When stars meet particles

On 12 February CERN hosted a visit from actors Tom Hanks and Ayelet Zurer and director Ron Howard as they unveiled some exclusive footage from their new film adaptation of Dan Brown’s novel Angels and Demons.

The stars of Angels and Demons, Tom Hanks and Ayelet Zurer, outside the Globe, together with director Ron Howard.

The actors with their antimatter counterparts. In front, Tara Shears, physicist from LHCb and the actress Ayelet Zurer. Behind them Tom Hanks and Rolf Landua, one of CERN’s antimatter experts. On either side, Sergio Bertolucci, Director for Research, and Ron Howard, film director.

One of CERN’s leading physicists has been murdered and his body dismembered in order to gain access to the highly restricted ‘antimatter factory’…. Don’t worry: CERN’s staff, and antimatter, are perfectly safe; this is simply the plot of the new film adaptation of Dan Brown’s novel Angels and Demons.

On 12 February the stars of the film, Tom Hanks and Ayelet Zurer, and director Ron Howard came to CERN to promote their new movie. In the evening they attended a press conference in the Globe, where an exclusive 10-minute preview of the new film was screened. A short scene in the film was shot in the ATLAS cavern and while at CERN the stars took the opportunity to visit the cavern and to learn about the physics happening at CERN.

"It’s quite unusual for CERN to be colliding with Hollywood," joked CERN Research Director Sergio Bertolucci as he introduced the press conference to over 100 journalists from around the world. "But collisions are what we do, so we will have to get on with it."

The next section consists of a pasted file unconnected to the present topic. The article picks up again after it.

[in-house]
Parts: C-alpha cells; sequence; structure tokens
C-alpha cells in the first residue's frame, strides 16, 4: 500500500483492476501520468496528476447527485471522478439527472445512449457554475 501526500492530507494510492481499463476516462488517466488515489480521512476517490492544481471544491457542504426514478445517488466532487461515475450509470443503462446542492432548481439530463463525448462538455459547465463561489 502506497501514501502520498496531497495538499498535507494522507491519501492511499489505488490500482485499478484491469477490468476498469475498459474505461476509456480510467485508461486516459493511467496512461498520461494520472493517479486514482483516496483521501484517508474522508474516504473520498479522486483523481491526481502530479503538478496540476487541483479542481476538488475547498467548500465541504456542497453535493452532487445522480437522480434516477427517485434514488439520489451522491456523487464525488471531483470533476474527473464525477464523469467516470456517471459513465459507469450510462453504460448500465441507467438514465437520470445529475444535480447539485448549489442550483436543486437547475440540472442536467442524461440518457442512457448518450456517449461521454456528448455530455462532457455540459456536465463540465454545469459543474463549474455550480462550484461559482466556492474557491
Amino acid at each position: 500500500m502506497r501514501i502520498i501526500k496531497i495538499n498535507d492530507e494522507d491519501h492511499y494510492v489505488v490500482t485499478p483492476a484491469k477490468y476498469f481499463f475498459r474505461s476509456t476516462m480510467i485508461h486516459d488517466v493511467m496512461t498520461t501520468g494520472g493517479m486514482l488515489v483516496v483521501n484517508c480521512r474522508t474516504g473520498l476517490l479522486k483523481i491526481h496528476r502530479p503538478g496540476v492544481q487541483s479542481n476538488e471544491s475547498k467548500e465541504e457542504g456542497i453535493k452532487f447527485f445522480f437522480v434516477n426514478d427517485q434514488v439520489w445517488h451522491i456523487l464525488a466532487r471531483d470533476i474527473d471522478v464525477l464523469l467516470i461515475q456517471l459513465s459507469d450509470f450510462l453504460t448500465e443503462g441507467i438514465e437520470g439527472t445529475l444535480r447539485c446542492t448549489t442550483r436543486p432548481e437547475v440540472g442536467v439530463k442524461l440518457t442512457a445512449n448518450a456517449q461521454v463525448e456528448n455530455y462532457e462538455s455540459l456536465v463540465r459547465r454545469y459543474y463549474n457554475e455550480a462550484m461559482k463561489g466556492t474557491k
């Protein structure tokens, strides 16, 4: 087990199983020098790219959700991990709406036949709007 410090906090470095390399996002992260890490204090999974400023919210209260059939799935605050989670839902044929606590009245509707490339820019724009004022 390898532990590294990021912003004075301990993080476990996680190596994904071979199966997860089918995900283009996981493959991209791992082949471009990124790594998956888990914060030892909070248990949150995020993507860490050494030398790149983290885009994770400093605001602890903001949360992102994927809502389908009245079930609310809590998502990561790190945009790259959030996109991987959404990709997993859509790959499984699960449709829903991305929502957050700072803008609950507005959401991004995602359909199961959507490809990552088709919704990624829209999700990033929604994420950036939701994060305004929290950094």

"It’s been a privilege working with CERN," said director Ron Howard, wearing his new CERN baseball cap. "The scientists here have been incredibly helpful in explaining the science to us, and giving us access to some incredible places. I think what they’re doing here is fantastic."

The film is a prequel to the hugely popular DaVinci Code and Tom Hanks resumes his role as Harvard symbologist Robert Langdon, who once again finds that forces with ancient roots are willing to stop at nothing to advance their goals. The plot follows the murder of one of CERN’s leading antimatter experts, and a ‘canister’ of antimatter is stolen to create a bomb. One of CERN’s real-life antimatter experts, Rolf Landua, former spokesman of the ATHENA antihydrogen experiment, was at the press conference to field questions regarding the science behind the film.

"Dan Brown was exactly right in saying that antimatter and matter create an awful lot of energy if they come into contact. If you had enough antimatter – a gram, like in the movie, well I certainly wouldn’t want to be near it," Landua explained. In reality, of course, CERN cannot create such quantities of antimatter. In fact, if you somehow managed to contain all the antimatter CERN has ever created and annihilate it with matter it would only be able to light a lightbulb for a few minutes.

While at CERN all of the stars showed a very keen interest in the real antimatter research being done. During the visit Steve Myers, Director for Accelerators and Technology, even invited Tom Hanks to come back and turn on the LHC this September. Ayelet Zurer also enjoyed her tour of the Laboratory. "I’ve never seen her quite as happy as she was today, getting a tour of CERN," said Howard later at the press conference. "It was fantastic," agreed Zurer, "like seeing a spaceship before it’s launched – the first steps into the unknown."

The film is due for world-wide release on 15 May. For more information visit http://www.angelsanddemons.com and for more information on the basic science behind Angels and Demons please visit: